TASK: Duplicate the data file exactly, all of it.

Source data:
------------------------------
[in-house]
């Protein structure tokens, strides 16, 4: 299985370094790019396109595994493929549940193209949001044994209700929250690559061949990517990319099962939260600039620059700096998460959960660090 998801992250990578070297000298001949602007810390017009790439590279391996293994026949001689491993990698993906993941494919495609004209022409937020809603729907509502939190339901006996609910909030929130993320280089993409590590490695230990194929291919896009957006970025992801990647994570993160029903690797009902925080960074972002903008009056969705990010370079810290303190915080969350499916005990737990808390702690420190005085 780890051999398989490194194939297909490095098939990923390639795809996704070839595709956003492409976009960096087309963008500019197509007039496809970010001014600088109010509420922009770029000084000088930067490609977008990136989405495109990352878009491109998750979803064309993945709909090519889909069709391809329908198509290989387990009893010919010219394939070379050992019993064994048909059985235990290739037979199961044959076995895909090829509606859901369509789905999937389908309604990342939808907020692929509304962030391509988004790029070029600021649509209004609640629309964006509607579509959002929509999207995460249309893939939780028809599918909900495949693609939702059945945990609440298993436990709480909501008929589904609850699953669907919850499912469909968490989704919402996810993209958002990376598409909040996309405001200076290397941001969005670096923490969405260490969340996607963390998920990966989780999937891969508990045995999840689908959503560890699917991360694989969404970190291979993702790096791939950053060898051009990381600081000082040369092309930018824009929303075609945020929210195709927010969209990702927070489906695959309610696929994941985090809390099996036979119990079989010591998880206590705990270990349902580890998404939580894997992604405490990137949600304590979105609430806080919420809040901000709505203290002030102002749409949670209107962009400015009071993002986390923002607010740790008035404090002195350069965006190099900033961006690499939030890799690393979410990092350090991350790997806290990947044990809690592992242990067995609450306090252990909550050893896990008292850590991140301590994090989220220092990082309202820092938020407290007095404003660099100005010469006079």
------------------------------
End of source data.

[in-house]
């Protein structure tokens, strides 16, 4: 299985370094790019396109595994493929549940193209949001044994209700929250690559061949990517990319099962939260600039620059700096998460959960660090 998801992250990578070297000298001949602007810390017009790439590279391996293994026949001689491993990698993906993941494919495609004209022409937020809603729907509502939190339901006996609910909030929130993320280089993409590590490695230990194929291919896009957006970025992801990647994570993160029903690797009902925080960074972002903008009056969705990010370079810290303190915080969350499916005990737990808390702690420190005085 780890051999398989490194194939297909490095098939990923390639795809996704070839595709956003492409976009960096087309963008500019197509007039496809970010001014600088109010509420922009770029000084000088930067490609977008990136989405495109990352878009491109998750979803064309993945709909090519889909069709391809329908198509290989387990009893010919010219394939070379050992019993064994048909059985235990290739037979199961044959076995895909090829509606859901369509789905999937389908309604990342939808907020692929509304962030391509988004790029070029600021649509209004609640629309964006509607579509959002929509999207995460249309893939939780028809599918909900495949693609939702059945945990609440298993436990709480909501008929589904609850699953669907919850499912469909968490989704919402996810993209958002990376598409909040996309405001200076290397941001969005670096923490969405260490969340996607963390998920990966989780999937891969508990045995999840689908959503560890699917991360694989969404970190291979993702790096791939950053060898051009990381600081000082040369092309930018824009929303075609945020929210195709927010969209990702927070489906695959309610696929994941985090809390099996036979119990079989010591998880206590705990270990349902580890998404939580894997992604405490990137949600304590979105609430806080919420809040901000709505203290002030102002749409949670209107962009400015009071993002986390923002607010740790008035404090002195350069965006190099900033961006690499939030890799690393979410990092350090991350790997806290990947044990809690592992242990067995609450306090252990909550050893896990008292850590991140301590994090989220220092990082309202820092938020407290007095404003660099100005010469006079």